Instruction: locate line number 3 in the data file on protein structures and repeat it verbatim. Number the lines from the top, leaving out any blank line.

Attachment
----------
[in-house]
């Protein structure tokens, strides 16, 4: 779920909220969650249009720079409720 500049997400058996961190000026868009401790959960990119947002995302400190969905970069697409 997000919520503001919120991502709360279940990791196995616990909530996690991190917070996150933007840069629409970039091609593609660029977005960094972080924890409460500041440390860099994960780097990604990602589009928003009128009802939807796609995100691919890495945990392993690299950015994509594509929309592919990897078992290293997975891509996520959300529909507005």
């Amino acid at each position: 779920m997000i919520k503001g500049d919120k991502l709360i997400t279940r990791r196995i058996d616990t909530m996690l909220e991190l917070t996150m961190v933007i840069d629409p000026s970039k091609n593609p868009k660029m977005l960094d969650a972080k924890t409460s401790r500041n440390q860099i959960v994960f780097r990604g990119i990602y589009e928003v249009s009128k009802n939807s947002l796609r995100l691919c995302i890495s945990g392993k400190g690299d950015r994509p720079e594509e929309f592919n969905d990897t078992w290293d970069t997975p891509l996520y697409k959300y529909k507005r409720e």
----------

């Amino acid at each position: 779920m997000i919520k503001g500049d919120k991502l709360i997400t279940r990791r196995i058996d616990t909530m996690l909220e991190l917070t996150m961190v933007i840069d629409p000026s970039k091609n593609p868009k660029m977005l960094d969650a972080k924890t409460s401790r500041n440390q860099i959960v994960f780097r990604g990119i990602y589009e928003v249009s009128k009802n939807s947002l796609r995100l691919c995302i890495s945990g392993k400190g690299d950015r994509p720079e594509e929309f592919n969905d990897t078992w290293d970069t997975p891509l996520y697409k959300y529909k507005r409720e």